I am replying at the level of a highschool student.
I will use your last comment:
The fact that c is the speed of SOMETHING is derived from working through the basic units of the equation e=mc^2, until you are left with c being distance over time, once all the other units are cancelled out.
This is a complicated way of looking at a dated equation, which is no longer used in particle physics since it is not a fundamental property but result of the mathematics. Fundamental are the four vectors in the pseudoeuclidean space of special relativity, space and time and energy and momentum. The inertial form can be derived from these simple assumptions
That is speed, but does it HAVE to be the speed of light? That it is the same value as the speed of light in a vacuum could be just an artifact.
The speed calculated from E=mc^2 is for an effective inertial mass of a massive macroscopic body. It is useful to show how a massive body behaves under large accelerations, but irrelevant for basic physics. The speed of light in vacuum is an axiom of special relativity, and special relativity has been validated innumerable times in nuclear and particle physics.
Does the Higgs field have a 'speed', or is it absolutely stationary?
Fields are mathematical constructs that fill up all space, all the elementary particles have a field over all space. A photon field, a neutrino field etc are hypothesized mathematically over all space. It is the creation and annihilation operators acting on these fields that have measurable meaning. Higgs bosons appear with the creation operators on the Higgs field. Fields are stationary by construction, like extra coordinate systems.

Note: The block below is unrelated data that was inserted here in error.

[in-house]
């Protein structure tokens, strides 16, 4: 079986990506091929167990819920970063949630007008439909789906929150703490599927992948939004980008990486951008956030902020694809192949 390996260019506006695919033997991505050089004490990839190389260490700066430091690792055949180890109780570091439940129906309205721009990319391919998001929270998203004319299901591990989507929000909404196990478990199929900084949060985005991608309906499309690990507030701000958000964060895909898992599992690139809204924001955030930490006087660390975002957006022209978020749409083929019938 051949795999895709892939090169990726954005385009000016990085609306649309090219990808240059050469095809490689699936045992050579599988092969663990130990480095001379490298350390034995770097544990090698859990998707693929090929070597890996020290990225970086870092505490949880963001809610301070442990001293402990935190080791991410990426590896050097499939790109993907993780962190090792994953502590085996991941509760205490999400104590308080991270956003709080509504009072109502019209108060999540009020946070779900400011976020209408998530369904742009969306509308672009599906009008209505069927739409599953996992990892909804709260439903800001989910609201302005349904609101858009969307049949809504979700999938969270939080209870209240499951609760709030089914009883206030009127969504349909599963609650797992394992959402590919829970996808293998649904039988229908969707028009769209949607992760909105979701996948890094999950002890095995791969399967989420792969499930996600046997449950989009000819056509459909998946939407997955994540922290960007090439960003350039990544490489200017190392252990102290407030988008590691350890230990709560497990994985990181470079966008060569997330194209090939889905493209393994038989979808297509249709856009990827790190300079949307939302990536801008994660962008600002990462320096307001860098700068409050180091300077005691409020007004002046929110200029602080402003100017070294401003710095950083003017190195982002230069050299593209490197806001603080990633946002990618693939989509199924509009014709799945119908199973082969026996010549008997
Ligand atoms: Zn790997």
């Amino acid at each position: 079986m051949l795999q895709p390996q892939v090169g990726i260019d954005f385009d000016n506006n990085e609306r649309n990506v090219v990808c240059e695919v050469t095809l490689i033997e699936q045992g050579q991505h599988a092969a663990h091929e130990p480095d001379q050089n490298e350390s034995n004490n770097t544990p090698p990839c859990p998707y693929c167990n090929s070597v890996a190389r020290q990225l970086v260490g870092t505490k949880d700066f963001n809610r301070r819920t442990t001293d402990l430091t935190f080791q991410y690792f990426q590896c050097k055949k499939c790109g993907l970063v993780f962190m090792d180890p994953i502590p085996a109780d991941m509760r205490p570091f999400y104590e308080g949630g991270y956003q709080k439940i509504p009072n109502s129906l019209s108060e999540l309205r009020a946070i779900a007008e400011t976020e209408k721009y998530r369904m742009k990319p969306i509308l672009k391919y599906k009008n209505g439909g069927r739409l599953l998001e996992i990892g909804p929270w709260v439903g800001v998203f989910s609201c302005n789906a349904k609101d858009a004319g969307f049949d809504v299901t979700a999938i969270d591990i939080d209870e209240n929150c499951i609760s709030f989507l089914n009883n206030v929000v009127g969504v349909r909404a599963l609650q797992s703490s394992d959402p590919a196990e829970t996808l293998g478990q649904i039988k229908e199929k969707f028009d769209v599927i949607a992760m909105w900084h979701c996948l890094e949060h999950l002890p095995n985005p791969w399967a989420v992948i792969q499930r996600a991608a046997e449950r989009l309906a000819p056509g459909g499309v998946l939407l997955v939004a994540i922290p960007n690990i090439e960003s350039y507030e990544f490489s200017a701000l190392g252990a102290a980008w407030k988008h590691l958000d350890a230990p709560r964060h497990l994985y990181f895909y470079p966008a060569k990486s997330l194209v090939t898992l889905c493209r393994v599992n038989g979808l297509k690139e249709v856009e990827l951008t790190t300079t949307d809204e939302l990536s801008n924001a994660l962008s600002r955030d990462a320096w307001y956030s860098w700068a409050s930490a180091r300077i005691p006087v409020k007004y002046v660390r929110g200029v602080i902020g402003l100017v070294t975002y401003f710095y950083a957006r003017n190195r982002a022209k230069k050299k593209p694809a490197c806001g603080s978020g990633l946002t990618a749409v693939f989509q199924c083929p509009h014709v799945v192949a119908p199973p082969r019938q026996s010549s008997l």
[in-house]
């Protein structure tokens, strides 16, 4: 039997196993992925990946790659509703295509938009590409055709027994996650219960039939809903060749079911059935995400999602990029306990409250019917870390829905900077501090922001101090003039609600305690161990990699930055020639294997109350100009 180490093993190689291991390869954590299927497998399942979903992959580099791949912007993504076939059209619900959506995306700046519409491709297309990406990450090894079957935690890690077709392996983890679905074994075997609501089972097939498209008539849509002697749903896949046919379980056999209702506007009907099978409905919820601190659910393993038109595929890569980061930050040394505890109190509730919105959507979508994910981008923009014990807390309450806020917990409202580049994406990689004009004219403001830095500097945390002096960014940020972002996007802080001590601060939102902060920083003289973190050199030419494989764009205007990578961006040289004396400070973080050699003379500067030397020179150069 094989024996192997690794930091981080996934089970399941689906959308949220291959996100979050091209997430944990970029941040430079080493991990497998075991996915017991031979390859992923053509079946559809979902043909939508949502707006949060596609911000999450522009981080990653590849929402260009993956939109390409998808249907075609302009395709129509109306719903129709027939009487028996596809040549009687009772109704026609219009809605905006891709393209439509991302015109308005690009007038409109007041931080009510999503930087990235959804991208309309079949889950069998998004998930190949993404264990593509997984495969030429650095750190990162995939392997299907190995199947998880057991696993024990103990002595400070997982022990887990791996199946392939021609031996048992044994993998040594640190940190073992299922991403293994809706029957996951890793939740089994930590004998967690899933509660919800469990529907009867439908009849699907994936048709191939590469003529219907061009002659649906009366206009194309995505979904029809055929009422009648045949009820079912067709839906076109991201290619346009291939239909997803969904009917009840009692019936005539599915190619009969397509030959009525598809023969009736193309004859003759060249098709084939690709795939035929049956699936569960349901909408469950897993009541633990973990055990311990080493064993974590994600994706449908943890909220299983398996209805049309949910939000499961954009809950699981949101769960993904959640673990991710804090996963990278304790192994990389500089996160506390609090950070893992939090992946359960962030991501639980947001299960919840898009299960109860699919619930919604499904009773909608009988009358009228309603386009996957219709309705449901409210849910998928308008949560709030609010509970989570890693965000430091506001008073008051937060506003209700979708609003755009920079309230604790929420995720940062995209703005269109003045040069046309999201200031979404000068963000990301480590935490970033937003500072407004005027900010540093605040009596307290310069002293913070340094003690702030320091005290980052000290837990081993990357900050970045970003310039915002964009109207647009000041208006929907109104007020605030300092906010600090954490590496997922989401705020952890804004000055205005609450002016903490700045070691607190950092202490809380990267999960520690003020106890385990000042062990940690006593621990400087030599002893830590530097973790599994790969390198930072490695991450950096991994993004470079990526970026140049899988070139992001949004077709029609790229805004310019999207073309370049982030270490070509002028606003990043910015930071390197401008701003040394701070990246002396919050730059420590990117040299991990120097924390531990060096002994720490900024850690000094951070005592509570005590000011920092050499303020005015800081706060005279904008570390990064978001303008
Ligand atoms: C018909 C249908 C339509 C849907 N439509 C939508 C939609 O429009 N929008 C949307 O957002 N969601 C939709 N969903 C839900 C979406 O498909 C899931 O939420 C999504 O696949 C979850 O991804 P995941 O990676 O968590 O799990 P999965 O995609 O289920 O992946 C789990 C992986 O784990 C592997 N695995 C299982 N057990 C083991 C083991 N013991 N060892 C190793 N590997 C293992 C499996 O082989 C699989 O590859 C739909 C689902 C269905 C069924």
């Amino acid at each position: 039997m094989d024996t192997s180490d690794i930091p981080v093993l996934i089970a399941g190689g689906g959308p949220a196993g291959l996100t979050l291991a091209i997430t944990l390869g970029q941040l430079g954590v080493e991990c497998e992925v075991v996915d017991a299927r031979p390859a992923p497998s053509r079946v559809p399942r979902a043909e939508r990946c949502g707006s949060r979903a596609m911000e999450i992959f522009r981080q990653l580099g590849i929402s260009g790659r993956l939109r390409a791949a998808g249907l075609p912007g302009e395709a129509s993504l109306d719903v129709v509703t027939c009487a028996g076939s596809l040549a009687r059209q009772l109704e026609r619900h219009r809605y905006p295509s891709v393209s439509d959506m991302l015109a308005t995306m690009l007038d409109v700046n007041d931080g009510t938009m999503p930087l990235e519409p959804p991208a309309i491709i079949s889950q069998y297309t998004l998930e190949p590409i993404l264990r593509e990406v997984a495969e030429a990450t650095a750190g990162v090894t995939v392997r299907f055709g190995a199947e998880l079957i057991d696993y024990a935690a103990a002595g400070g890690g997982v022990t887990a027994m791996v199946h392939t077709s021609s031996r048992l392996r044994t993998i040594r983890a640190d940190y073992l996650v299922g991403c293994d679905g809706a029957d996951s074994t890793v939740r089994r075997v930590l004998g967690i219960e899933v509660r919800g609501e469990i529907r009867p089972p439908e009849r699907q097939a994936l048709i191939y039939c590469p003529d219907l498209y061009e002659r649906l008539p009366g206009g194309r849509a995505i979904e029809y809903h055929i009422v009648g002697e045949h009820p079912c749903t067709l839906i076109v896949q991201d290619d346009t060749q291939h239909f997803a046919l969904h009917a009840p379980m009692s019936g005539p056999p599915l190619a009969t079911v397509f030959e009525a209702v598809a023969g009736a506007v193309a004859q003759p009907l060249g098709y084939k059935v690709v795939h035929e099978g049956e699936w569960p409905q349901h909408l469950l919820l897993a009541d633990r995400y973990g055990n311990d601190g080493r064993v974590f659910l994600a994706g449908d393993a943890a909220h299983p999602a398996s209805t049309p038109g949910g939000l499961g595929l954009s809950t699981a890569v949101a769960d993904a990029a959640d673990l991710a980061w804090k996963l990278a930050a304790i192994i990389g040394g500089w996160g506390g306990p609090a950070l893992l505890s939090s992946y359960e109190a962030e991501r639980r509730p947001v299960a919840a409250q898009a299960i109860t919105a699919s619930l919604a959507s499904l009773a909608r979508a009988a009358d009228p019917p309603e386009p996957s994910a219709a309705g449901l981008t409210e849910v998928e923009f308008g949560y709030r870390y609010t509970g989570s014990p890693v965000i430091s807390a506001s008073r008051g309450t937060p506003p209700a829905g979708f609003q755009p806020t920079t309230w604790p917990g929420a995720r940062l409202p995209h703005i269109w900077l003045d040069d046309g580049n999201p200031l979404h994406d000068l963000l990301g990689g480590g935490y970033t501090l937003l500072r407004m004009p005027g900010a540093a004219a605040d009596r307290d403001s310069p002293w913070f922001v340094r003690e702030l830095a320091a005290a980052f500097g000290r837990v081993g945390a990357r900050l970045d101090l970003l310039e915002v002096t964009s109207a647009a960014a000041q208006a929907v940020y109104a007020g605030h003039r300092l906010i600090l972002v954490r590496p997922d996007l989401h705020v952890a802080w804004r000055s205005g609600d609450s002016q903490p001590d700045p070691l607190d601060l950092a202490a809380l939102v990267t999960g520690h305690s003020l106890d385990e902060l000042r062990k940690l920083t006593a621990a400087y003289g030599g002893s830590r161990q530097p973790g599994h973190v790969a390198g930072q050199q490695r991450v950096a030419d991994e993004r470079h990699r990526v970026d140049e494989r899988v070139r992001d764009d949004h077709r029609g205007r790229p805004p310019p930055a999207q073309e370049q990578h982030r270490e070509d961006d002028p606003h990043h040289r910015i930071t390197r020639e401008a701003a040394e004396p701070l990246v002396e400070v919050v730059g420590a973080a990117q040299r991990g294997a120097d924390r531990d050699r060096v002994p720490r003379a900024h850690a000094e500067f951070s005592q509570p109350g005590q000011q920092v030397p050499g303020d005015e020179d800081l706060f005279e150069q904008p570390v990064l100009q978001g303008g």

If there were no Higgs boson, EVERYTHING would travel at the speed of c.
If there were no Higgs boson a new theory would be needed. The fact that the Higgs boson has been found at LHC is a validation of the present standard model of particle physics.
At the universe at present the Higgs field gives mass only to the elementary particles of the table. The atoms and molecules we observe would still have an invariant mass due to the strong force in the nucleus and the rules of special relativity. Whether bound states would form is a moot question.
The only laboratory we have is the cosmological history of the universe, where due to the recovery of the symmetry, which is broken at the low energies we live in, the elementary particles have zero mass up to ~10^-12 seconds after the big bang. The particles bouncing around there still have invariant masses when in pairs and systems.
To answer your question, no the Higgs field cannot be manipulated in our present universe, and it certainly has nothing to do with the speed of light. In this sense the symbol "m" is miss used in E=mc^2, it is a variable, it is just a mathematical result of the special relativity equations, which do assign an invariant mass to each four vector and thus to each particle.